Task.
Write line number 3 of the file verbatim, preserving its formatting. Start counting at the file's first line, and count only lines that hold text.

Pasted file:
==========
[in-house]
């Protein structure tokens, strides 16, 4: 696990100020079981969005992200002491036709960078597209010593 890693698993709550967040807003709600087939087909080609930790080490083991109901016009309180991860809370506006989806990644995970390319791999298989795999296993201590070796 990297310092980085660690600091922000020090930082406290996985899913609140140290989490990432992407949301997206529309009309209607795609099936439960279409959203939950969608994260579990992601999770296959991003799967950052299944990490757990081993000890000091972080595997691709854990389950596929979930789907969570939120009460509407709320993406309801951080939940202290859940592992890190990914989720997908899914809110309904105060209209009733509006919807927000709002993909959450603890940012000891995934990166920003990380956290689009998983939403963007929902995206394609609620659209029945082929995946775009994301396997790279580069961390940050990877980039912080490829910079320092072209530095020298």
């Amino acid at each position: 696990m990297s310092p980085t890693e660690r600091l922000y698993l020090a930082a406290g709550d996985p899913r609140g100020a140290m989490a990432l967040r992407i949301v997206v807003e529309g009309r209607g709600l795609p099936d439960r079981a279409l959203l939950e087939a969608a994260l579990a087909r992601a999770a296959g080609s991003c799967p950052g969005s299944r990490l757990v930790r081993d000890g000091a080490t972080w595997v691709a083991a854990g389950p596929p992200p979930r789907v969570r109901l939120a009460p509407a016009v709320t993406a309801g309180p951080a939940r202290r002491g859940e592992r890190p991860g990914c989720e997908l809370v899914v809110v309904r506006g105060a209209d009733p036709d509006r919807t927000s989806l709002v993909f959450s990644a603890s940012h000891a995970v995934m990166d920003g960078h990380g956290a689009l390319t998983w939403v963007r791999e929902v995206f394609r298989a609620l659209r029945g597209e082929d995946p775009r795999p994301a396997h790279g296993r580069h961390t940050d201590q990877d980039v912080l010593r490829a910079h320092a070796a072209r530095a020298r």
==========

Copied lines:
């Amino acid at each position: 696990m990297s310092p980085t890693e660690r600091l922000y698993l020090a930082a406290g709550d996985p899913r609140g100020a140290m989490a990432l967040r992407i949301v997206v807003e529309g009309r209607g709600l795609p099936d439960r079981a279409l959203l939950e087939a969608a994260l579990a087909r992601a999770a296959g080609s991003c799967p950052g969005s299944r990490l757990v930790r081993d000890g000091a080490t972080w595997v691709a083991a854990g389950p596929p992200p979930r789907v969570r109901l939120a009460p509407a016009v709320t993406a309801g309180p951080a939940r202290r002491g859940e592992r890190p991860g990914c989720e997908l809370v899914v809110v309904r506006g105060a209209d009733p036709d509006r919807t927000s989806l709002v993909f959450s990644a603890s940012h000891a995970v995934m990166d920003g960078h990380g956290a689009l390319t998983w939403v963007r791999e929902v995206f394609r298989a609620l659209r029945g597209e082929d995946p775009r795999p994301a396997h790279g296993r580069h961390t940050d201590q990877d980039v912080l010593r490829a910079h320092a070796a072209r530095a020298r």